I favoured the use of circles from early on as I hoped they could be recognisable as Games-related without bearing too great a similarity to the famous five interlocked rings. Earlier designs featured five overlapping circles and five corresponding colours, to hint at the Olympic rings. We soon realised these kind of similar depictions are not quite in line with the London Organising Committee of the Olympic and Paralympic Games’ (LOCOG’s) guidelines on branding and use of the Olympic rings. Following LOCOG’s advice, we found that we needed to develop our designs away from that idea.

Drab though they can appear, I prefer to not introduce colour to layouts until they are much closer to completion than these wireframes indicate.

After additional feedback and guidance from the British Olympic Association (BOA) our design evolved into something more suitable and independent. I’d been scratching my head looking for a simple way of expressing a link to the subject matter visually, without breaching the aforementioned guidelines. A flash of inspiration occurred during one of our many sanity checks. Fundamentally we were dealing with the motion of time and widespread activity, and so these simplistic but precise depictions of a clockface and torch flames came to me. Our ‘fiery’ Archives red heralds the portal to external websites detailing activities surrounding this year’s Games. The timeline’s blue tone complements and contrasts suitably with this, but it was important to not overload the pages with different colours, with so many thumbnails of scanned imagery and screenshots of websites to display.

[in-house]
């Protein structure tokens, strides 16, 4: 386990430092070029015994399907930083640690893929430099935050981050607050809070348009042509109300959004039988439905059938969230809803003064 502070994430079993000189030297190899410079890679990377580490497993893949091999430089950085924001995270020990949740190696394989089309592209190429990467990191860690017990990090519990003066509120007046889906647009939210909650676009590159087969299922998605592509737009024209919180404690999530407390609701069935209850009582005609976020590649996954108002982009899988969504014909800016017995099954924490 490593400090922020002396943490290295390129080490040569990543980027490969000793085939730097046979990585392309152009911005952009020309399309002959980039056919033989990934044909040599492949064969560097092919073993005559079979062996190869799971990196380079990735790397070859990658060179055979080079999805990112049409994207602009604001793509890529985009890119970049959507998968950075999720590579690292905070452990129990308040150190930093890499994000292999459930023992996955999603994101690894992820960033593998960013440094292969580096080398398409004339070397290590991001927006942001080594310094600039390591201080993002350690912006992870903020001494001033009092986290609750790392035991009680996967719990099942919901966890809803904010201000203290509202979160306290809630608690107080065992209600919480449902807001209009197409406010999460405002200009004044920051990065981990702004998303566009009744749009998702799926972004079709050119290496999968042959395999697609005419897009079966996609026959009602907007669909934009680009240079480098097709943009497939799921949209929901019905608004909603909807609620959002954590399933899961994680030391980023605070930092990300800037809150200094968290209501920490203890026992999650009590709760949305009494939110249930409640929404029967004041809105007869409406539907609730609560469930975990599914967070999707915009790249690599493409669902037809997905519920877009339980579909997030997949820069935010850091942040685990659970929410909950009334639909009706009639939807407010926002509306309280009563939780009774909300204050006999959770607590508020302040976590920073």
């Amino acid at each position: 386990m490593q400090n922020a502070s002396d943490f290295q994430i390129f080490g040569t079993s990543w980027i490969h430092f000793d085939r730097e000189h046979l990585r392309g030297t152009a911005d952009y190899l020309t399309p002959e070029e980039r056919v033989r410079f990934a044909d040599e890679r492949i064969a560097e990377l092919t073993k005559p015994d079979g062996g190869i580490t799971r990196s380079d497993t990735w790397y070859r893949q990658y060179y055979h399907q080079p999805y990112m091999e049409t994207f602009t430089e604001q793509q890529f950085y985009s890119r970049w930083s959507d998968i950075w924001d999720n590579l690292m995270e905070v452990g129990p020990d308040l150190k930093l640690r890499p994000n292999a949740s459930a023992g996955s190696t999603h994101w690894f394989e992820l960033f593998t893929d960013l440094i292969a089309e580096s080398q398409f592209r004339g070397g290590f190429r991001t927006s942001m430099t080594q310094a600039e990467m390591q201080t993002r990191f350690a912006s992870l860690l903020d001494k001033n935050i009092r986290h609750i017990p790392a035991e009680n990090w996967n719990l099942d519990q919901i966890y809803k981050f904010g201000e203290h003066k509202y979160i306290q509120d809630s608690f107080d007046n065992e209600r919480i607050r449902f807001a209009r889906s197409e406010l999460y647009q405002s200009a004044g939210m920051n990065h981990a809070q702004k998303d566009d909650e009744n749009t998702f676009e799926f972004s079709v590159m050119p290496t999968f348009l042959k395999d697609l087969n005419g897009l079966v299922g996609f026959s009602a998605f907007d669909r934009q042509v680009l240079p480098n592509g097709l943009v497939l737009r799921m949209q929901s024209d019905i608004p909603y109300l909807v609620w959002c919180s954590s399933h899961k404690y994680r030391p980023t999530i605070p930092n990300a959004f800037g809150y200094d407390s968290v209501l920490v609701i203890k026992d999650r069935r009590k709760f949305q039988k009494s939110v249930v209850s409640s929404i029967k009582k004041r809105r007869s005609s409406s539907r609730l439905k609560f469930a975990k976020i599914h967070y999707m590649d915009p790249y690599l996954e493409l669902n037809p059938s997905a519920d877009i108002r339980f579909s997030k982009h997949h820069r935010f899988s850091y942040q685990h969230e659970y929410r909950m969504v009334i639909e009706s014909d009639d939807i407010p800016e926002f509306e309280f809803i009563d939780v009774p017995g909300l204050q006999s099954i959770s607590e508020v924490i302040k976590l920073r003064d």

As more colour was introduced into the layout, the dilemma of how to best represent the Olympic connection visually intensified.

A persistent effect introduced early on were the curved lines in the timeline’s background illustrating its smooth linear flow. A last touch was the refined collage of imagery from the collection that adorns the site’s landing page. We tried to ensure this was as diverse as can be in terms of the people, places and periods of time it depicts, whether photographed or illustrated. We made the switch from an originally darker page to something more in line with the rest of our site, for consistency and optimised clarity. After several variations of layout were produced, we could scrutinise them closely to determine the best approach.

Upon determining the best layout for listing the records and activities we could expand and update its surrounding environment, taking into account balance and contrast.

As much as The Olympic Record itself allows users to ‘travel through time’ and explore documents throughout the decades, the design that we settled on was the end of one of the longest journeys I’ve taken on a project, with each layout ‘mock-up’ shown here another stop along the way. I learned so much from working on it and I hope all visitors to this particular destination have been similarly informed and inspired.

Original version of the header image featuring a clockface and 'flames of activity'.